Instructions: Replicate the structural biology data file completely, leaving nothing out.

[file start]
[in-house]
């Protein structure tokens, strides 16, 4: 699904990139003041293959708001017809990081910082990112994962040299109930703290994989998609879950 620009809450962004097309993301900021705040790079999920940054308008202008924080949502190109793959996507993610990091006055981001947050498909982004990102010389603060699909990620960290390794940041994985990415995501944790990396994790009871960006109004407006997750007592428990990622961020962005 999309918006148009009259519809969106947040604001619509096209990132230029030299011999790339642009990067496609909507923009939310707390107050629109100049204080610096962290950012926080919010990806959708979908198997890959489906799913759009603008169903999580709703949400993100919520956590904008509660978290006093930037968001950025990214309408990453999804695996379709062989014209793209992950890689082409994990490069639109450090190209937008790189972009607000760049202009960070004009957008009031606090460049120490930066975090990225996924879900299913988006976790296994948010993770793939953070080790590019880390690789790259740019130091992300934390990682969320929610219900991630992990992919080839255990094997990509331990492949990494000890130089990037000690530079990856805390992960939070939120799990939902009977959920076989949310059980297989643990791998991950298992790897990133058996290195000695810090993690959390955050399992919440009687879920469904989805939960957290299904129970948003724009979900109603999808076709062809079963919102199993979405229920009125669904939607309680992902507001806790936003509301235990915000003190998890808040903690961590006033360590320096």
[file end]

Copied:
[in-house]
């Protein structure tokens, strides 16, 4: 699904990139003041293959708001017809990081910082990112994962040299109930703290994989998609879950 620009809450962004097309993301900021705040790079999920940054308008202008924080949502190109793959996507993610990091006055981001947050498909982004990102010389603060699909990620960290390794940041994985990415995501944790990396994790009871960006109004407006997750007592428990990622961020962005 999309918006148009009259519809969106947040604001619509096209990132230029030299011999790339642009990067496609909507923009939310707390107050629109100049204080610096962290950012926080919010990806959708979908198997890959489906799913759009603008169903999580709703949400993100919520956590904008509660978290006093930037968001950025990214309408990453999804695996379709062989014209793209992950890689082409994990490069639109450090190209937008790189972009607000760049202009960070004009957008009031606090460049120490930066975090990225996924879900299913988006976790296994948010993770793939953070080790590019880390690789790259740019130091992300934390990682969320929610219900991630992990992919080839255990094997990509331990492949990494000890130089990037000690530079990856805390992960939070939120799990939902009977959920076989949310059980297989643990791998991950298992790897990133058996290195000695810090993690959390955050399992919440009687879920469904989805939960957290299904129970948003724009979900109603999808076709062809079963919102199993979405229920009125669904939607309680992902507001806790936003509301235990915000003190998890808040903690961590006033360590320096």